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By Jennifer J Brown, PhD

Men who suffered cardiac arrest often had symptoms that could have tipped them off to their condition a month before their hearts stopped, found a study reported at the American Heart Association meeting this week.

The new study, of 567 men ages 35 to 65 in Portland, Ore., found that just over half had symptoms from one month to one hour before their cardiac arrest. Most of the men had coronary artery disease, but only about half knew it.


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For the men in the study, symptoms prior to cardiac arrest included:

- Chest pain -- 56 percent of the men
- Shortness of breath -- 13 percent
- Dizziness, fainting or heart palpitations -- 4 percent

Lead study author Sumeet S. Chugh, MD, Associate Director of the Heart Institute at Cedars-Sinai Medical Center in Los Angeles, and his team collected information for the study in a unique way that helped them uncover evidence of previous symptoms.

First, they got records of emergency medical responder interactions with family members and witnesses in the field. Second, the researchers tracked down any information related to prior symptoms, doctor visits or hospitalizations during the four weeks before cardiac arrest. In addition they searched lifetime clinical history for the patients, and finally, they looked into coroner's medical records.

"The important message [of the study] is that if middle-aged men have such symptoms, they should seek medical attention as soon as feasible," said Chugh. While this study focused on men, the researchers said they are currently working on a similar study of women's cardiac arrest symptoms.

Why It's Critical to Recognize Early Clues of Cardiac Arrest

As many as 350,000 Americans have cardiac arrests every year outside of a hospital. In these cases, survival rates are only 7 percent to 9 percent even if CPR is performed. Recognizing heart symptoms like chest pain and breathlessness could help people get medical help earlier -- and get the treatment they need to avoid cardiac arrest.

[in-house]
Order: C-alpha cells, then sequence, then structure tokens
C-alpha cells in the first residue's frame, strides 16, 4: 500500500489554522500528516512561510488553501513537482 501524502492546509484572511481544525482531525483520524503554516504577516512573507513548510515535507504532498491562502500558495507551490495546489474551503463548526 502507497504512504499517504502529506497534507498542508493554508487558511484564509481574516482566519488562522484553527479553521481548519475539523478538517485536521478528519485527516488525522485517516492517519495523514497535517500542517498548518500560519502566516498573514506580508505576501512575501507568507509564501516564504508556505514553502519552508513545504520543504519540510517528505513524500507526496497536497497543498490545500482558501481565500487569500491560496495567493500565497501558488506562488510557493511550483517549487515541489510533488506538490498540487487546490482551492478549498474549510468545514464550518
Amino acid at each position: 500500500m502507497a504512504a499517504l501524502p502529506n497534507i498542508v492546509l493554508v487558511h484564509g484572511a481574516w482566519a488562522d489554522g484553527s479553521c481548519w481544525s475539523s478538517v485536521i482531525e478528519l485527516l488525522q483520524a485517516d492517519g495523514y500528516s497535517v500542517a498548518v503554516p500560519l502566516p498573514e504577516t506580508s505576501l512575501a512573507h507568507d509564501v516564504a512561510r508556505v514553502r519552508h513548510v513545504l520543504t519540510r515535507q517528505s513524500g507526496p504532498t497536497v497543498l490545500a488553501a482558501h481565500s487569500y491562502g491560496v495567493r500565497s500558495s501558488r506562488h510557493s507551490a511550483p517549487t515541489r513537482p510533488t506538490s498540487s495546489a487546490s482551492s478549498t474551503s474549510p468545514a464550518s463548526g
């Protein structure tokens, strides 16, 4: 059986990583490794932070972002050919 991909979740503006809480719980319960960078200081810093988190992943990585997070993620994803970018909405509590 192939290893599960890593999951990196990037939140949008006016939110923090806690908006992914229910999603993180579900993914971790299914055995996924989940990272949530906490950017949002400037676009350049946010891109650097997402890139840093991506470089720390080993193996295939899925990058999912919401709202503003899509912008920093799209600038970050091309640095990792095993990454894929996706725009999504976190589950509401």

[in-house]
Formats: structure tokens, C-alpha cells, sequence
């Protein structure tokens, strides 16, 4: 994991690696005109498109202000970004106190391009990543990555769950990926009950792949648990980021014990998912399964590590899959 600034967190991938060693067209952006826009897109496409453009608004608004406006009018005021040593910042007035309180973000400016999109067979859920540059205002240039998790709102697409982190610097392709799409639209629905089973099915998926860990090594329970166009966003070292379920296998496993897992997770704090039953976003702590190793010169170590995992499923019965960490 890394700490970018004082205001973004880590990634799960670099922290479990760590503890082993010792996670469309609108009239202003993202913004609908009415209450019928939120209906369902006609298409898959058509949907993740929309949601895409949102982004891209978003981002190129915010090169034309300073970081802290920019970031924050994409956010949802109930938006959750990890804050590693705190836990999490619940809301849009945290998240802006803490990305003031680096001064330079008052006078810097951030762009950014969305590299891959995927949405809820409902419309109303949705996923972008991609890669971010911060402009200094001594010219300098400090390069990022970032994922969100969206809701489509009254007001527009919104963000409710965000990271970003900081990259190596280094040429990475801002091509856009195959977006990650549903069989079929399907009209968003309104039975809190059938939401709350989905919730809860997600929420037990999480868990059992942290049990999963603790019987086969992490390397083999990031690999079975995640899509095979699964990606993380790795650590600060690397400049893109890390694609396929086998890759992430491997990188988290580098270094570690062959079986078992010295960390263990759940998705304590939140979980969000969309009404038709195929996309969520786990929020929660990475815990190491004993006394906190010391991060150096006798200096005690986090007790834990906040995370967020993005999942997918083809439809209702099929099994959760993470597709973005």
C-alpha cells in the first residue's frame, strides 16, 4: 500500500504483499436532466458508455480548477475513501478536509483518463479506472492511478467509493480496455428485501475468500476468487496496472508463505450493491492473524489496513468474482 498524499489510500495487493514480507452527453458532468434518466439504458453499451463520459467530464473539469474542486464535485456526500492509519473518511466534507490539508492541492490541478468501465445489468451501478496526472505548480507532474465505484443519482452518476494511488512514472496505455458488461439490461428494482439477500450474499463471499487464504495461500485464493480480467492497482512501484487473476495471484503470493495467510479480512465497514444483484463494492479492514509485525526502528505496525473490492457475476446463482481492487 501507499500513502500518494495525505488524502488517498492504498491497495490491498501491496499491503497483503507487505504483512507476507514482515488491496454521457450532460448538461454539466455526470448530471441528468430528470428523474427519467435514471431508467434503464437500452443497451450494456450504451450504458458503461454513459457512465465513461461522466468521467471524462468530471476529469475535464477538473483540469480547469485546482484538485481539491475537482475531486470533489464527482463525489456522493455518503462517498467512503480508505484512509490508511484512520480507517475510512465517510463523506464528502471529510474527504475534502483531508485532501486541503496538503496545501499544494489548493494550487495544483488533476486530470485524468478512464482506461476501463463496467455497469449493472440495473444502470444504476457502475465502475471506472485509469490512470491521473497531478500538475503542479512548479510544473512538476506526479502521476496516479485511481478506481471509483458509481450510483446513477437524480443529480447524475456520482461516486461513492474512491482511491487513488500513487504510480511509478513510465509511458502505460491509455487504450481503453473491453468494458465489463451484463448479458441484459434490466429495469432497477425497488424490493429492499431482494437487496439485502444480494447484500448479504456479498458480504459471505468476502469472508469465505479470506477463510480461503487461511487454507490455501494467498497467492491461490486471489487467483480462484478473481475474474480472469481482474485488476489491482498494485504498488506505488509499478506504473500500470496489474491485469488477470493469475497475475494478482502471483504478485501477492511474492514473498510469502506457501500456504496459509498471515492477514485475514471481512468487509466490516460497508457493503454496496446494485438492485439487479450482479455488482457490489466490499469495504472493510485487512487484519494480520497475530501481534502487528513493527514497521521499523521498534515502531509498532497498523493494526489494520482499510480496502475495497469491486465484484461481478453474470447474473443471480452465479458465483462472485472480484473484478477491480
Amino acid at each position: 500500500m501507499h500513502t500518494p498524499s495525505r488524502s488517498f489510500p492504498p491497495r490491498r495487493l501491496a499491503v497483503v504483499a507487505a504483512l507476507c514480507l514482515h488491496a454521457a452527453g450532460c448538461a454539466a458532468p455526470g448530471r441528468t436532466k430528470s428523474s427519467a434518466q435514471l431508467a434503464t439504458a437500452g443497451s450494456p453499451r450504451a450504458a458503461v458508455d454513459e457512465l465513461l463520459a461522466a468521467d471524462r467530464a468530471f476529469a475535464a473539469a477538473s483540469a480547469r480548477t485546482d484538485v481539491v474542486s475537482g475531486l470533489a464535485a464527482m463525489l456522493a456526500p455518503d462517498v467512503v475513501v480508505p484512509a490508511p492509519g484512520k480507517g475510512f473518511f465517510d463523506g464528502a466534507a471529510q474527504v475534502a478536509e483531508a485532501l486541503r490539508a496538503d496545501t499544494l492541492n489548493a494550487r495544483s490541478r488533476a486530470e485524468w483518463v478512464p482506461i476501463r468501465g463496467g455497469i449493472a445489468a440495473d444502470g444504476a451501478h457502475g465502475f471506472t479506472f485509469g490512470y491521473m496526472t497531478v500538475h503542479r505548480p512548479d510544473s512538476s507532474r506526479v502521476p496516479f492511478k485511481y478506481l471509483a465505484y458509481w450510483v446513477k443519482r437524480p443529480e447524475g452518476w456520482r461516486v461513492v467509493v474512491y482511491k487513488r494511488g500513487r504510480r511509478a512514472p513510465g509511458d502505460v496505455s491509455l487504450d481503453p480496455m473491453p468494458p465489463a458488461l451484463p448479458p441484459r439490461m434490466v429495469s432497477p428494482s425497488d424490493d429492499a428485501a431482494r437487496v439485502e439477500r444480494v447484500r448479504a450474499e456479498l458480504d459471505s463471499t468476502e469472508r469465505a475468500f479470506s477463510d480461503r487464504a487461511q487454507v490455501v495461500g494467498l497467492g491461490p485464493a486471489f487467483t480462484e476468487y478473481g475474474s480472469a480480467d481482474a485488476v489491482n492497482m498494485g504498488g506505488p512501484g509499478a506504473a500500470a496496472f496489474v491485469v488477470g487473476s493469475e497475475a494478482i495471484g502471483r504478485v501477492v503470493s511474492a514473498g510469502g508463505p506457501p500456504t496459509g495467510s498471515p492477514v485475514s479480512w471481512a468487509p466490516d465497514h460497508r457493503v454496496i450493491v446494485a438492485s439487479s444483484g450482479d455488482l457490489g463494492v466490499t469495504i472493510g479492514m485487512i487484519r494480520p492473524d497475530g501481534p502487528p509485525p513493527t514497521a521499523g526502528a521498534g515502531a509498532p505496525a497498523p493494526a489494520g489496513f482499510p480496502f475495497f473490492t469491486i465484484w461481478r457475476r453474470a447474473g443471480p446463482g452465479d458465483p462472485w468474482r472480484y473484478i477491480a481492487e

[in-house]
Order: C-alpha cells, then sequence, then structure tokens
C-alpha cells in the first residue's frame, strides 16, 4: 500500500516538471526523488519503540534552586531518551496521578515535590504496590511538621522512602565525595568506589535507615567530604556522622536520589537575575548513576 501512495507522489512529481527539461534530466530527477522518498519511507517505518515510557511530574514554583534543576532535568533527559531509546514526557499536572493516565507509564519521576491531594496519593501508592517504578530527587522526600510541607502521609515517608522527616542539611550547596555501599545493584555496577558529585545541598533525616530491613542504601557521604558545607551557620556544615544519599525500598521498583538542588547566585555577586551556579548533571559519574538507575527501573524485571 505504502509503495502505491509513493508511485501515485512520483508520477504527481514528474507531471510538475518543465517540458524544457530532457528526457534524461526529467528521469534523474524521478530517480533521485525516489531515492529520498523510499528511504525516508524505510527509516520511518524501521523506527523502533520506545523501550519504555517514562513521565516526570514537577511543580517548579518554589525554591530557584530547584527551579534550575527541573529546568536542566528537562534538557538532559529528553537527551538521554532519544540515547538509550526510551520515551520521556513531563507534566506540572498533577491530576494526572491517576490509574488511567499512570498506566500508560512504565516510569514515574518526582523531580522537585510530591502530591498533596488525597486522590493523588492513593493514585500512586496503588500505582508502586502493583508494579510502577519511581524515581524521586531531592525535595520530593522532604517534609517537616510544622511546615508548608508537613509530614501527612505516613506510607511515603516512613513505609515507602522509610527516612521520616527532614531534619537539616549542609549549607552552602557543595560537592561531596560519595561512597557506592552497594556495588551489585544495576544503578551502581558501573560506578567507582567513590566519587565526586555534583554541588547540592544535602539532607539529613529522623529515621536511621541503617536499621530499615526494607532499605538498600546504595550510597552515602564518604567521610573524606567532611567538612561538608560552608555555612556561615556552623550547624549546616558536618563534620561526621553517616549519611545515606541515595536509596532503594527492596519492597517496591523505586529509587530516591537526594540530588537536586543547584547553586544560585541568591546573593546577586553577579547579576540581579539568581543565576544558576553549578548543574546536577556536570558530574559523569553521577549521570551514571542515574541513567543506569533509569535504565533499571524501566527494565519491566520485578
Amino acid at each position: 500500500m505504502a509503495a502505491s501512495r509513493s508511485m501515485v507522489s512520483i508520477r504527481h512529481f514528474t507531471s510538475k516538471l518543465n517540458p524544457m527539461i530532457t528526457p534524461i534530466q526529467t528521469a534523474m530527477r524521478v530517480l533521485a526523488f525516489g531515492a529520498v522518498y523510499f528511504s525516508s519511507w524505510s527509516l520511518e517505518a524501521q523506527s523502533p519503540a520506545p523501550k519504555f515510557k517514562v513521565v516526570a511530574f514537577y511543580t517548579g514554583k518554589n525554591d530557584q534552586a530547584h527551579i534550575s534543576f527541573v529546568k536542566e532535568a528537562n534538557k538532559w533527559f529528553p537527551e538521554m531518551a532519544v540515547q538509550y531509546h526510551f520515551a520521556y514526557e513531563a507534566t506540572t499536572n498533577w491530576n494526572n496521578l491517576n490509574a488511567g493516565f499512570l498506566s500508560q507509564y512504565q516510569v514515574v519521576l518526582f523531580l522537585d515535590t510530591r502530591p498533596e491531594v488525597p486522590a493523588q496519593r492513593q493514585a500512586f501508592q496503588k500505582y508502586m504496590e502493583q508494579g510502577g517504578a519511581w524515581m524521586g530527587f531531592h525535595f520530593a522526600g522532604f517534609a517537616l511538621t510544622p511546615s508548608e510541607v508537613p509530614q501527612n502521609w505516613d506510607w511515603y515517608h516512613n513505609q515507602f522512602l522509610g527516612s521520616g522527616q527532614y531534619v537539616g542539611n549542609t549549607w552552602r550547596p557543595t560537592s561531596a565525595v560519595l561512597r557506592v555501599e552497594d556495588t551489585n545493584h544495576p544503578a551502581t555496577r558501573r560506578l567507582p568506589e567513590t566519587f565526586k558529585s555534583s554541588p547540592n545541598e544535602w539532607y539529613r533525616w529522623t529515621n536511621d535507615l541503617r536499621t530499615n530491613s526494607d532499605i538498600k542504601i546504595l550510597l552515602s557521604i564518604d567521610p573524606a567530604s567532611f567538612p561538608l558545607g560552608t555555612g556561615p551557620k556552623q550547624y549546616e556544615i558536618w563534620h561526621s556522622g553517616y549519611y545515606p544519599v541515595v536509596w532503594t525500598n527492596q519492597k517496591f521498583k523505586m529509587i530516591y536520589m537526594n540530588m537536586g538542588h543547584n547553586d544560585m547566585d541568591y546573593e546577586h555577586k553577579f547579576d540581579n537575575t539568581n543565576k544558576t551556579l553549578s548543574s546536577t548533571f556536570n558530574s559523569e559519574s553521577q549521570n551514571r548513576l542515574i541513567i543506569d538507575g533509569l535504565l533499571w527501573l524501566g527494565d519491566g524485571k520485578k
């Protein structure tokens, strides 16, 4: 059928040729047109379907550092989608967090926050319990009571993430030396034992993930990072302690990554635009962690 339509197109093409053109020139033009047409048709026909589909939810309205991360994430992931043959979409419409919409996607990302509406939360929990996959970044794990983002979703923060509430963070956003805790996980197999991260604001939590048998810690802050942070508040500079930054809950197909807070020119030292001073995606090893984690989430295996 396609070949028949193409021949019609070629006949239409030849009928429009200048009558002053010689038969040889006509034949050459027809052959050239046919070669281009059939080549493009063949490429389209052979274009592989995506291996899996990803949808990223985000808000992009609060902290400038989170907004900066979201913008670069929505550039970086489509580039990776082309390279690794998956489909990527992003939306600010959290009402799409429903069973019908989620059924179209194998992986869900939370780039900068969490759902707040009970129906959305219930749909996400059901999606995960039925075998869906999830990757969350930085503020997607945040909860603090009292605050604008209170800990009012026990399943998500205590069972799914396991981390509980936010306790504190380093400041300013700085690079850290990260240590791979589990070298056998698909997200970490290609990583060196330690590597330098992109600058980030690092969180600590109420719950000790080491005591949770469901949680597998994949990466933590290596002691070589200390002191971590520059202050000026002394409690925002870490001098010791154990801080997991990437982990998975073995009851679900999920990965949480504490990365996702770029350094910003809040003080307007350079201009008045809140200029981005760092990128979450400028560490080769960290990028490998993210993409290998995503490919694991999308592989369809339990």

Cardiologist William T. Abraham, MD, who was not involved with the study, said that the majority of cardiac arrests are due to coronary heart disease or heart failure. "Unfortunately," said Dr. Abraham, "the initial presentation of coronary heart disease or heart failure may be cardiac arrest, so many deaths due to cardiac arrest appear to be unavoidable."

But knowledge is power when it comes to cardiac arrest prevention. Abraham, who is Deputy Director of the Davis Heart and Lung Research Institute at the Ohio State University in Columbus, commented on prevention strategies.

"The key to prevention is knowing the risk factors for coronary heart disease -- family history of premature coronary heart disease, high blood pressure, high cholesterol, diabetes, and cigarette smoking -- and the symptoms of coronary heart disease and heart failure," he said.

Heart attack and cardiac arrest symptoms to watch for:

- Chest pain, discomfort, or pressure
- Shortness of breath
- Fatigue
- Exercise intolerance

If you have any of these, seek medical attention as soon as possible. Abraham pointed out that if coronary heart disease or heart failure is diagnosed and treated, your risk for cardiac arrest can be substantially reduced.

What to Do if You Have Chest Pain

Cardiologist Kevin Campbell MD, from Wake Heart and Vascular in Raleigh, N.C. said, "If a person has chest pain he should be evaluated in the emergency room. At that time an EKG and some blood work will determine if there is any active heart damage occurring."

After the ER visit, "If the patient does have risk factors for heart disease he should undergo stress testing with a qualified cardiologist. Stress testing is a noninvasive way to determine if a person is at risk for having a heart attack. Specific to cardiac arrest, patients who have an abnormal stress test and reduced heart function may be at increased risk," said Dr. Campbell.

Campbell described the next steps in care, "If a patient is determined to be at increased risk for cardiac arrest several steps can be taken. First of all, if the stress test is abnormal, a heart catheterization should be performed in order to determine the nature of any potential blockages in the coronary arteries. In patients who have known heart blockages and reduced heart function they should consider the implantation of an implantable cardioverter defibrillator, ICD, if certain criteria are met such as an ejection fraction less than 35 percent."

This can lower risks significantly, explained Campbell, "ICDs have been shown to reduce risk of sudden cardiac death or cardiac arrest by 30 percent when implanted in appropriate patients."

What can patients do on their own to lower risks? Campbell noted, "Patients can modify their own risk by modifying risk factors for heart disease such as high blood pressure, high cholesterol, tobacco abuse, diabetes and high cholesterol. Adopting a healthy lifestyle including regular exercise and healthy diet is paramount in the reduction of cardiac events in at-risk patients."

"Chest Pain and Other Cardiac Arrest Risks Often Ignored" originally appeared on Everyday Health.